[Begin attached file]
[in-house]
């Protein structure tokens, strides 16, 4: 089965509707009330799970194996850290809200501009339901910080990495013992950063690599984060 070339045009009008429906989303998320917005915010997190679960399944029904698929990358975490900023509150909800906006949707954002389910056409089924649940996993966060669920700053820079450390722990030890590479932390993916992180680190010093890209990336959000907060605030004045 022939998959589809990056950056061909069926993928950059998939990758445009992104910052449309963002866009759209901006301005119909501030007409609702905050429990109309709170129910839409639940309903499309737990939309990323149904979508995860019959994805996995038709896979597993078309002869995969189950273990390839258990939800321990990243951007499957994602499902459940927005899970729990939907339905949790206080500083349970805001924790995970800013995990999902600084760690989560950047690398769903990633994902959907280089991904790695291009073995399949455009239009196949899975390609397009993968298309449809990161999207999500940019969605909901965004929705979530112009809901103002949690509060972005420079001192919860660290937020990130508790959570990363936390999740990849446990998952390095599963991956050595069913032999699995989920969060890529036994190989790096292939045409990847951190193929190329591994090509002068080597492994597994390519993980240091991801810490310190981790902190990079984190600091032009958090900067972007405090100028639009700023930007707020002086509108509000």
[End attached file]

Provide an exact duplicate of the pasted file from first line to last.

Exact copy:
[in-house]
């Protein structure tokens, strides 16, 4: 089965509707009330799970194996850290809200501009339901910080990495013992950063690599984060 070339045009009008429906989303998320917005915010997190679960399944029904698929990358975490900023509150909800906006949707954002389910056409089924649940996993966060669920700053820079450390722990030890590479932390993916992180680190010093890209990336959000907060605030004045 022939998959589809990056950056061909069926993928950059998939990758445009992104910052449309963002866009759209901006301005119909501030007409609702905050429990109309709170129910839409639940309903499309737990939309990323149904979508995860019959994805996995038709896979597993078309002869995969189950273990390839258990939800321990990243951007499957994602499902459940927005899970729990939907339905949790206080500083349970805001924790995970800013995990999902600084760690989560950047690398769903990633994902959907280089991904790695291009073995399949455009239009196949899975390609397009993968298309449809990161999207999500940019969605909901965004929705979530112009809901103002949690509060972005420079001192919860660290937020990130508790959570990363936390999740990849446990998952390095599963991956050595069913032999699995989920969060890529036994190989790096292939045409990847951190193929190329591994090509002068080597492994597994390519993980240091991801810490310190981790902190990079984190600091032009958090900067972007405090100028639009700023930007707020002086509108509000």